Were ancient buildings more energy efficient?

Our sleek, glass-box buildings of today tend not to take climate into consideration, according to structural engineer John Ochsendorf of the Massachusetts Institute of Technology.

John Ochsendorf of MIT studies buildings that are hundreds or thousands of years old. He said ancient buildings in general were indeed more energy efficient and environmentally-friendly than many of today’s modern buildings.

According to Ochsendorf, traditional constructions in earlier times had to be oriented to take advantage of prevailing winds in the summer, or to be optimized in terms of natural lighting so they got maximum sunlight in winter.

He said that when buildings are tailored to their environment, they conserve a lot of energy. That’s why Ochsendorf helped design a conference center in England with an 800-year-old Gothic cathedral in mind. He said, “We basically adapted in many cases medieval technologies of masonry vaulting, rammed earth walls. The walls were made of compressed soil from the site, using natural light and natural ventilation to make a 21st century green building.”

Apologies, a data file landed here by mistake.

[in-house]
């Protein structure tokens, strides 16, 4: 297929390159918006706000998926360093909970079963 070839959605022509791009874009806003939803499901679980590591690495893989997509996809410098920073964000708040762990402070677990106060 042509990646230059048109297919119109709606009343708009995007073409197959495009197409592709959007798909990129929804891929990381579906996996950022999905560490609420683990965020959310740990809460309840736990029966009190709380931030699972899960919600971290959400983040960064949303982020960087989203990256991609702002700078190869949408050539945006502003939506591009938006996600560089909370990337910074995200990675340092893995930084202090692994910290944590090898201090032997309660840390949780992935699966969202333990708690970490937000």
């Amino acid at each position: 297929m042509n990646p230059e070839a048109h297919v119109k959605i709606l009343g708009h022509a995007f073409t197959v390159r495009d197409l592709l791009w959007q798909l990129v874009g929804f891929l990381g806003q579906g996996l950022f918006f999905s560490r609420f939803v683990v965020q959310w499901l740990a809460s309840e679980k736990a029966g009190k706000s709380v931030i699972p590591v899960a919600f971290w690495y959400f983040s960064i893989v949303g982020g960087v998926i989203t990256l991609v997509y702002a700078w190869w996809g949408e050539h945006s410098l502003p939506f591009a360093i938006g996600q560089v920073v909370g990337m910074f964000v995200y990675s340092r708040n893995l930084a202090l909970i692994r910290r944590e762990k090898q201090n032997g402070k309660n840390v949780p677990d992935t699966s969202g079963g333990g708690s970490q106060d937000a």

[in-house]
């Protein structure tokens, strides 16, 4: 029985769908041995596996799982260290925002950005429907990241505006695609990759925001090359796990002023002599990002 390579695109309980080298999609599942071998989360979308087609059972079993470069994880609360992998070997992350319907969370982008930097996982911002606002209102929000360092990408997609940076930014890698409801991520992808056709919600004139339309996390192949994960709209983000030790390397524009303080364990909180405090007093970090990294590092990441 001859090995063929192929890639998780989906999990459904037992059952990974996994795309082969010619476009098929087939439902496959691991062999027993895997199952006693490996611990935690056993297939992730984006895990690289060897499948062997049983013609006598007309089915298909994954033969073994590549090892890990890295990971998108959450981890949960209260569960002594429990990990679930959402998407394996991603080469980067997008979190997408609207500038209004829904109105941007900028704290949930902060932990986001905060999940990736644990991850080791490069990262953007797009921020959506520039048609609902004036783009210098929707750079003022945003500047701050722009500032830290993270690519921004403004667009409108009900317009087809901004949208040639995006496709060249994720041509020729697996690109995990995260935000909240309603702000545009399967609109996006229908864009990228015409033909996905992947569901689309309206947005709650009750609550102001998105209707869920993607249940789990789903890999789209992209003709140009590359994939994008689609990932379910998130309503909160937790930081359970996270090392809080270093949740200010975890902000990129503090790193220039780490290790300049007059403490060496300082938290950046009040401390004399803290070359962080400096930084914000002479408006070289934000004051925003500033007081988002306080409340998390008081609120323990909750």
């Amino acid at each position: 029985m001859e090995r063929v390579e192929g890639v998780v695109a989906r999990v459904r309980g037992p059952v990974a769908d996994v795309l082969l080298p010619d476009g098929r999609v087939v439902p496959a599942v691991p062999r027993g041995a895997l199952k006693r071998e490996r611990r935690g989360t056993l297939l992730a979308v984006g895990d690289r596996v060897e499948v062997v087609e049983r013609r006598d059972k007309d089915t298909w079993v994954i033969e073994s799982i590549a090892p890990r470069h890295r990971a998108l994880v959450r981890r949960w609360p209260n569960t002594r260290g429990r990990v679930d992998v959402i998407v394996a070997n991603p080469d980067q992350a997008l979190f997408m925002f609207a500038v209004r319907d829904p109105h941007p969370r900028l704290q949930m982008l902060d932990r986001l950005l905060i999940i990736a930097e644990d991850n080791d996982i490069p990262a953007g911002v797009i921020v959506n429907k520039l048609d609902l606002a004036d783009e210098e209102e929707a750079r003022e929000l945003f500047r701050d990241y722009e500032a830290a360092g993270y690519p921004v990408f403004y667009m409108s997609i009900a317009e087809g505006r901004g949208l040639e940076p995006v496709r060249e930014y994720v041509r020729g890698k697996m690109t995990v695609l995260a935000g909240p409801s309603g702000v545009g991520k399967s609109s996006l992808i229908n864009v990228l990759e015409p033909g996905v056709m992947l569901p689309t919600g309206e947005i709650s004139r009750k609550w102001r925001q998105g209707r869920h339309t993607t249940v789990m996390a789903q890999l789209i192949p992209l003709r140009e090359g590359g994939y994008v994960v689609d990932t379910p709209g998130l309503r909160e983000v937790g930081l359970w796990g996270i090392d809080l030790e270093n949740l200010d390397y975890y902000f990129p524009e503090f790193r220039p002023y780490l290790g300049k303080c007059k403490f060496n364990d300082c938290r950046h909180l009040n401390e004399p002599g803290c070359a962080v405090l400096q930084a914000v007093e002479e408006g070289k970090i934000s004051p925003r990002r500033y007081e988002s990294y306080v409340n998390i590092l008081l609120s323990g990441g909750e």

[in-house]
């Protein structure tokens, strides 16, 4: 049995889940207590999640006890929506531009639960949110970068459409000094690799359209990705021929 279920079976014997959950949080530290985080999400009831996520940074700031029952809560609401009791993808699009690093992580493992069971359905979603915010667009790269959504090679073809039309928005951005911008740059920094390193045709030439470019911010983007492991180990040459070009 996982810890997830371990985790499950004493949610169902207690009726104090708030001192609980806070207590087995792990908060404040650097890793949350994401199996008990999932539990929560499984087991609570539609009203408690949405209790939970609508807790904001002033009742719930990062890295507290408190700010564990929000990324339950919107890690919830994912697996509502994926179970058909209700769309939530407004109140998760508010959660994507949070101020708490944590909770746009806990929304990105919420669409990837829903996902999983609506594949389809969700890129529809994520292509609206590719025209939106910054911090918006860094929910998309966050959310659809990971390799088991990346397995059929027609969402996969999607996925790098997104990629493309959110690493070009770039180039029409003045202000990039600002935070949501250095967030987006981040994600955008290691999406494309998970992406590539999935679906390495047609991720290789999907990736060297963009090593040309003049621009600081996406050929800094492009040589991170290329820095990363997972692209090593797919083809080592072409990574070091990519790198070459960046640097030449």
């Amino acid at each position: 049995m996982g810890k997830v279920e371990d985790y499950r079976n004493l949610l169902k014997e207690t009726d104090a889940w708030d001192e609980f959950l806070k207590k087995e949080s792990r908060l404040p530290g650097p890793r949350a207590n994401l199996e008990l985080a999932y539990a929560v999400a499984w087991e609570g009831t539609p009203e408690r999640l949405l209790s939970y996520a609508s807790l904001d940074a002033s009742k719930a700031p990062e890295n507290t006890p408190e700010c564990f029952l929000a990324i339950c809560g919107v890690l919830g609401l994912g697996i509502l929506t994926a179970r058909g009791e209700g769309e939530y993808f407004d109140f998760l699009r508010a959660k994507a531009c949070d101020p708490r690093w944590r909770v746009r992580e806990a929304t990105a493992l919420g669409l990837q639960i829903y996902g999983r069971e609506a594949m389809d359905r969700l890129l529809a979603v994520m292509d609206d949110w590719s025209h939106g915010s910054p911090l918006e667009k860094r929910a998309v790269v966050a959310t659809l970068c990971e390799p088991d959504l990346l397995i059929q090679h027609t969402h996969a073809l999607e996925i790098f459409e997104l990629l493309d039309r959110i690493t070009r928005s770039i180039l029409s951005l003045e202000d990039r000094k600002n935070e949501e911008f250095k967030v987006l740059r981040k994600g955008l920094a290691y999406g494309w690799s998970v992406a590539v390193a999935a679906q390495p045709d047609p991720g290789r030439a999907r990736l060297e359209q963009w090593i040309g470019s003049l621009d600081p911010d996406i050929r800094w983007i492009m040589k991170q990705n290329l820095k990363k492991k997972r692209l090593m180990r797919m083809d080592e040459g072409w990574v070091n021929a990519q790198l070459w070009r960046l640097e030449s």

Compared to a standard glass-box building, he said, the conference center took 80% less energy to build, and now takes 70% less energy to maintain.

Our thanks to John Ochsendorf.
John Ochsendorf is a structural engineer and architectural historian at MIT who works to preserve historic structures and to reinterpret ancient technologies for contemporary use. Ochsendorf was a recipient in 2008 of a MacArthur “genius” fellowship.